That means some 2.2 million people who have been self-isolating in England during the pandemic can return to work, if they cannot work from home, as long as their workplace is Covid-secure.
- At-a-glance: What can I do now?
- Where do I now have to wear a face covering?
- Lockdown rules mean ‘spirit of Eid has gone’
Guidance for employers will also change as planned from the start of August, giving employers “more discretion over how employees can work safely, whether by continuing to work from home, or attending a Covid-secure workplace”, Mr Johnson said.
A sample of households in England, excluding care homes and hospitals, were swabbed to test for current infection.
The ONS said daily cases had risen from an estimated 2,800 to 4,200 since last week.
However there is not enough data to suggest a higher proportion of positive tests in any particular region.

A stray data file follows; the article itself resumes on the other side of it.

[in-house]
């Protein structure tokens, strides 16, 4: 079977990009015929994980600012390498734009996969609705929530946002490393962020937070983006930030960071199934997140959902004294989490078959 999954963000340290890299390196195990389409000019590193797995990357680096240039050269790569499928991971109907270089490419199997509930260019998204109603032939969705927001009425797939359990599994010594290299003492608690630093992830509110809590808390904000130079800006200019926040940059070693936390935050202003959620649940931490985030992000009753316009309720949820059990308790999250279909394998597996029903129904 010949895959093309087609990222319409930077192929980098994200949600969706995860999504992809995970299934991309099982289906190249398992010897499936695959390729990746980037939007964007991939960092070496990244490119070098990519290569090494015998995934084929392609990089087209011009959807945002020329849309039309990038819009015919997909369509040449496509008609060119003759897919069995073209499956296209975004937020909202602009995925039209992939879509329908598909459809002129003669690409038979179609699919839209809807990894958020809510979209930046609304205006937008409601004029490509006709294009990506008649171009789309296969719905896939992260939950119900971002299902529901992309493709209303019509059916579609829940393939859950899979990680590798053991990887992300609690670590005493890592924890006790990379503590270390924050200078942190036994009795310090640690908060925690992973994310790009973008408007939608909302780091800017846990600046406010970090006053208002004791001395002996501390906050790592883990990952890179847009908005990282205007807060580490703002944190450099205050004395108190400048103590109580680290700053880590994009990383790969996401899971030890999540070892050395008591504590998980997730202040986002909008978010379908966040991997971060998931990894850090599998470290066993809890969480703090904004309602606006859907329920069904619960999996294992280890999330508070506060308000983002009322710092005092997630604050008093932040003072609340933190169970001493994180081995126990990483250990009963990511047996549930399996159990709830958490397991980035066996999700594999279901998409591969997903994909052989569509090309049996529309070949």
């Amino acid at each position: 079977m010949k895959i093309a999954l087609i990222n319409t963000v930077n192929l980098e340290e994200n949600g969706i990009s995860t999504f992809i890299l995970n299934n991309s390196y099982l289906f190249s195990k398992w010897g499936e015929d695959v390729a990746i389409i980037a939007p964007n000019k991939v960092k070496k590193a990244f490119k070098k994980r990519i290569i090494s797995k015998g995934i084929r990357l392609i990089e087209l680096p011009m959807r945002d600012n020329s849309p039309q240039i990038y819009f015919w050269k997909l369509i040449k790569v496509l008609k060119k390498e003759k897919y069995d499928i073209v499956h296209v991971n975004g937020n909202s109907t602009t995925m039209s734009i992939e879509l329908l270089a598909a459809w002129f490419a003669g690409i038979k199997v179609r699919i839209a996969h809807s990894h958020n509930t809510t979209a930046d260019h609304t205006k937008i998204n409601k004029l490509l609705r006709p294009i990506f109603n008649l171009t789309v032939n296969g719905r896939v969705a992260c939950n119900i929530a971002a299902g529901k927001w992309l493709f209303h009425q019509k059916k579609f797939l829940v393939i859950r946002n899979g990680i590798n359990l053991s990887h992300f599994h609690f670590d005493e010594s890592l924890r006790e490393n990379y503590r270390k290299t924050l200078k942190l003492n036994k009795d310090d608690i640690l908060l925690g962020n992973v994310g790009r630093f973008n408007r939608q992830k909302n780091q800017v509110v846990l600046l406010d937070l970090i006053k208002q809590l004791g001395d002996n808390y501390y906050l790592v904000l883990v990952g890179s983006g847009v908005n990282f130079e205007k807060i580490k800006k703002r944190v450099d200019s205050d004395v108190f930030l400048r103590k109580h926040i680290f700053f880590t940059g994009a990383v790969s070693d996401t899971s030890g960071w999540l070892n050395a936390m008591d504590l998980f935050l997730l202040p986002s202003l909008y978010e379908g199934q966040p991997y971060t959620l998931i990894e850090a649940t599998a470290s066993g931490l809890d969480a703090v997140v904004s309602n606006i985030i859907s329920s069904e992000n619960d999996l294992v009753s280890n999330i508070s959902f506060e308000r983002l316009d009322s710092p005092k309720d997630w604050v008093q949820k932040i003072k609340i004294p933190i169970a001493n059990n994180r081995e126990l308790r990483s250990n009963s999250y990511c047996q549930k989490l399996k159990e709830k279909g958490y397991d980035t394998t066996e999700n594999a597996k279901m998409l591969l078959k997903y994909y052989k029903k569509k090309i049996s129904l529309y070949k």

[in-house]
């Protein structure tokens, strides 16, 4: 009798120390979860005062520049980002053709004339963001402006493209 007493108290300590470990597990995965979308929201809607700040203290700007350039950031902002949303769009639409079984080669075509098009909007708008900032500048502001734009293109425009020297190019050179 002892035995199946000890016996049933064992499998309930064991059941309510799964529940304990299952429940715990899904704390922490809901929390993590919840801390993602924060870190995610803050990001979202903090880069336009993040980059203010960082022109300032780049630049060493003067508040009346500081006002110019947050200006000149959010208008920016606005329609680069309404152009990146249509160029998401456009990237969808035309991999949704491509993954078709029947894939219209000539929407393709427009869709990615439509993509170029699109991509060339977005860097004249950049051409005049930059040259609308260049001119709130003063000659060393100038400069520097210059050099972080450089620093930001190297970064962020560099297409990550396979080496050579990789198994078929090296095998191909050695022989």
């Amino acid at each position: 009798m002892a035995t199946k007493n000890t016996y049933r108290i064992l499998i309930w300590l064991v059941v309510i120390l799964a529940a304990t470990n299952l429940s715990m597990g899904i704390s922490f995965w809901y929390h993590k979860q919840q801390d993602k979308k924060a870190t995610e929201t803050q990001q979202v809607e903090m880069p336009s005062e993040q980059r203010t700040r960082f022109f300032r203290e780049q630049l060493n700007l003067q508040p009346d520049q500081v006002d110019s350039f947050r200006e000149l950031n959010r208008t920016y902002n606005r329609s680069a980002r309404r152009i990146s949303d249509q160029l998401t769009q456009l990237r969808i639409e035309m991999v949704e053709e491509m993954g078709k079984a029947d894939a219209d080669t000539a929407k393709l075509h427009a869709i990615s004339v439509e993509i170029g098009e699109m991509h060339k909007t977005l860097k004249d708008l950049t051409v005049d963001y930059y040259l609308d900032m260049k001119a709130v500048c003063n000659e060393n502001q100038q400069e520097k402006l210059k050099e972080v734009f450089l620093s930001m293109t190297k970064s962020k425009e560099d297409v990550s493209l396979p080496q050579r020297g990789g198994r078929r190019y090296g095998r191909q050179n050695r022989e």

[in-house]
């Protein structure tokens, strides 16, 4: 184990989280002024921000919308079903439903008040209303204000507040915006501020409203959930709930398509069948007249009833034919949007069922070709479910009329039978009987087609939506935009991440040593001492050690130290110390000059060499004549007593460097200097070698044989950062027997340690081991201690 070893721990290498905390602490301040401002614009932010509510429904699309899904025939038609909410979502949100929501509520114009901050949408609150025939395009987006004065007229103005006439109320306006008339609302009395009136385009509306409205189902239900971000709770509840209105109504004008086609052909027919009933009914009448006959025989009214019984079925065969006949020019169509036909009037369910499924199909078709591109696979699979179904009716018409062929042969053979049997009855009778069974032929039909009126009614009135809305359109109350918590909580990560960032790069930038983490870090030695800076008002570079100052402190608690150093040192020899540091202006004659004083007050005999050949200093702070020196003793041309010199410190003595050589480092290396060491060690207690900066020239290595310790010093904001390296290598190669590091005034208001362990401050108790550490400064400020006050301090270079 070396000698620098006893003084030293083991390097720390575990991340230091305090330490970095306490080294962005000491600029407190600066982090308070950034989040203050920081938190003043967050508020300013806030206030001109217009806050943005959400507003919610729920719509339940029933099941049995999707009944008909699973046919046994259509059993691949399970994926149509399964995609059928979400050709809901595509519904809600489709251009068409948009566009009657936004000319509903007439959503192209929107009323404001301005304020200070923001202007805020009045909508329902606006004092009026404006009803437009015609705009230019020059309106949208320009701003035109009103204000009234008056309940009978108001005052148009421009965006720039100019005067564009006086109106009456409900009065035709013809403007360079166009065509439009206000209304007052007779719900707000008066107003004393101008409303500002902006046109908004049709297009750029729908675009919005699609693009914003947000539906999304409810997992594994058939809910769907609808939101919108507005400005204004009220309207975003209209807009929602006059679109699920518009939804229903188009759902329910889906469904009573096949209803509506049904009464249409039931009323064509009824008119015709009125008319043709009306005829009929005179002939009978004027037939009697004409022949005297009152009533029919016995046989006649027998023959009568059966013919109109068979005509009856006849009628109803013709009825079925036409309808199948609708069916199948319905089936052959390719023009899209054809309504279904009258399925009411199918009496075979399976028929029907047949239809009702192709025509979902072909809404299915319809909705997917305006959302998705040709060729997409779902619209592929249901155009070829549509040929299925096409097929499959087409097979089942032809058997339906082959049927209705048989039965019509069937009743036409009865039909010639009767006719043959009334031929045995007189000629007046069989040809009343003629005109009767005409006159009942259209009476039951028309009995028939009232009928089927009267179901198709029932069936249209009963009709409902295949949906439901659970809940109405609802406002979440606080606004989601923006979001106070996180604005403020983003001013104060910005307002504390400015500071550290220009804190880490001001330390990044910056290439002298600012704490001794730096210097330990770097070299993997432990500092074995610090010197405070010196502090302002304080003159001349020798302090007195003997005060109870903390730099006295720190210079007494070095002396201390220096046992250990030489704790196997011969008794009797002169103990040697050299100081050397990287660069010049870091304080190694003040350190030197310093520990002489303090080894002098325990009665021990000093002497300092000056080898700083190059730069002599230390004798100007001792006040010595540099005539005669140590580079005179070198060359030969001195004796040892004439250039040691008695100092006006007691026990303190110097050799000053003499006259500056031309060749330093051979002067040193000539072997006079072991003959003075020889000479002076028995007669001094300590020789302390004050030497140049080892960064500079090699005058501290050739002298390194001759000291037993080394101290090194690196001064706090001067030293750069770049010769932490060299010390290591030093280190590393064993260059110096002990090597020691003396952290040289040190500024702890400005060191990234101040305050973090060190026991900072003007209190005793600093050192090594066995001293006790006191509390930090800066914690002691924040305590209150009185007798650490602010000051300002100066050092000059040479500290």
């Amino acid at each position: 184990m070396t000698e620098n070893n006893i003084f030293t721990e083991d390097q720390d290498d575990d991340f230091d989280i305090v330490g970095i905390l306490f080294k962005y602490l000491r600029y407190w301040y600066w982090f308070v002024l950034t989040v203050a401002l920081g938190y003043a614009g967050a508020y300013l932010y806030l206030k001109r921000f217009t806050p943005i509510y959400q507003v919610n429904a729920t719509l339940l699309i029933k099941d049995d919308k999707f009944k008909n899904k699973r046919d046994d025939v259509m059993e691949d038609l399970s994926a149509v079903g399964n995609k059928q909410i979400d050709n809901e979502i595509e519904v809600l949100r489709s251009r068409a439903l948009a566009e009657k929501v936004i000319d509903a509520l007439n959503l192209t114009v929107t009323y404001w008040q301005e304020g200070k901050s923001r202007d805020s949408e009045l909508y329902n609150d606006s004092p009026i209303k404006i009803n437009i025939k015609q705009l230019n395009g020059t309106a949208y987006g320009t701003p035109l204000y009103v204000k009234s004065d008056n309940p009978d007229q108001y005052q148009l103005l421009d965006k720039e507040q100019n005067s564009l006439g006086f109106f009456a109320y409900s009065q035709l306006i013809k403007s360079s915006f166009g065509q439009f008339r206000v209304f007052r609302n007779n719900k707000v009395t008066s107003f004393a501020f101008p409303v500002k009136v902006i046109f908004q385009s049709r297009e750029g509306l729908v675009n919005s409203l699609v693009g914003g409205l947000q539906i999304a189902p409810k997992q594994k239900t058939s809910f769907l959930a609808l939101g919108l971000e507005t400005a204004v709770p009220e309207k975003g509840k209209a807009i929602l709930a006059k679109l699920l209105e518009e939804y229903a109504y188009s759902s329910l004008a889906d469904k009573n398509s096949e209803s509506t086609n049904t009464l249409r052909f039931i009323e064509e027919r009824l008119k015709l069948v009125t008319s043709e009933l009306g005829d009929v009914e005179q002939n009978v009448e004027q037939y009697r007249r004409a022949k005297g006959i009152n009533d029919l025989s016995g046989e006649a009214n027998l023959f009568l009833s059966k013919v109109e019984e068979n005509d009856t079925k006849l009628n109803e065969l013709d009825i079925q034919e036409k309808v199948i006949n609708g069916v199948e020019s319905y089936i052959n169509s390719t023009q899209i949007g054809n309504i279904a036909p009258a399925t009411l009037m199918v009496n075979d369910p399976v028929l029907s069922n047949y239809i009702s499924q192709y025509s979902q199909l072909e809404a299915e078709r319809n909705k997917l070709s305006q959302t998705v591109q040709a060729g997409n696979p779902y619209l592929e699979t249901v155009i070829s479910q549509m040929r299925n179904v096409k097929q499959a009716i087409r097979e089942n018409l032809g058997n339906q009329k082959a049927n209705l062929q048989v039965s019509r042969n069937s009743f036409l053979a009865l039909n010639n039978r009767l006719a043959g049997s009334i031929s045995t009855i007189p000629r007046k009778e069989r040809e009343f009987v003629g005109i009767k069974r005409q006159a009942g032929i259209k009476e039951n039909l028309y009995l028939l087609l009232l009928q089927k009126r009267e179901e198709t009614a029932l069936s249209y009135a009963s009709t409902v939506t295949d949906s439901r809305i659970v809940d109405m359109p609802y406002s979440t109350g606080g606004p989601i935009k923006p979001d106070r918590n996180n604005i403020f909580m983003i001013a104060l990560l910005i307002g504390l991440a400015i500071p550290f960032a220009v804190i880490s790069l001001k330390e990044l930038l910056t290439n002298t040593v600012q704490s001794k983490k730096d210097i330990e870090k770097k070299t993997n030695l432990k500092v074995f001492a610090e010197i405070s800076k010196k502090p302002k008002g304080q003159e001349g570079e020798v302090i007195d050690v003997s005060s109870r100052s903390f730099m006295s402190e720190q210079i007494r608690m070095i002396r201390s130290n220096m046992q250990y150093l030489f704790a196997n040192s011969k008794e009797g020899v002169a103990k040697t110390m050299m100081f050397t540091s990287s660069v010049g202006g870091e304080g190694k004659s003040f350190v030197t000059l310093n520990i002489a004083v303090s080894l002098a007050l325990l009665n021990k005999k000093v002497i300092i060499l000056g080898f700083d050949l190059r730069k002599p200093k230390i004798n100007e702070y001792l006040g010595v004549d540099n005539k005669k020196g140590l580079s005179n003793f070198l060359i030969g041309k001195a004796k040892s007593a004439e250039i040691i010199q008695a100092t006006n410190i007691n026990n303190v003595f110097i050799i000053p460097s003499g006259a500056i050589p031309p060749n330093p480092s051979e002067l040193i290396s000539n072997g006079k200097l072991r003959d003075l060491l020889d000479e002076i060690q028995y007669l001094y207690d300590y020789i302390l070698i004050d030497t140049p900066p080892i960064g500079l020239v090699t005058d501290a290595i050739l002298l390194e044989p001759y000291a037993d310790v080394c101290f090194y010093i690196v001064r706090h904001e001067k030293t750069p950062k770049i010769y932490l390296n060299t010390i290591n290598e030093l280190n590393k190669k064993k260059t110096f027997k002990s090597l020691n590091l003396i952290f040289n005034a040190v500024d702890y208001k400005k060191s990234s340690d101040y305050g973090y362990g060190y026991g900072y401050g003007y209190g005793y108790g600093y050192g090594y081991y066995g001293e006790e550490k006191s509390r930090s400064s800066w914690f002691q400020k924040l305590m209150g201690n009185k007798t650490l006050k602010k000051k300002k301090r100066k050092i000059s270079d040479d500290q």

- What are the new local lockdown rules?
- How can we celebrate Eid? And other lockdown questions
- Scots warned to avoid Covid hotspots in England
The latest announcement comes within hours of new lockdown rules in parts of England, banning separate households from meeting each other inside their homes and private gardens.
The rules, which came into force at midnight, impact people in Greater Manchester, east Lancashire, parts of West Yorkshire, and in Leicester.
They also ban members of two different households from mixing in pubs and restaurants, although individual households will still be able to visit such hospitality venues.
Health Secretary Matt Hancock told BBC Breakfast that the increase in transmission in the affected regions was due to people visiting friends and relatives, citing fresh data from contact tracing.
The changes come as Muslim communities prepare to celebrate Eid this weekend, and nearly four weeks after restrictions were eased across England – allowing people to meet indoors for the first time since late March.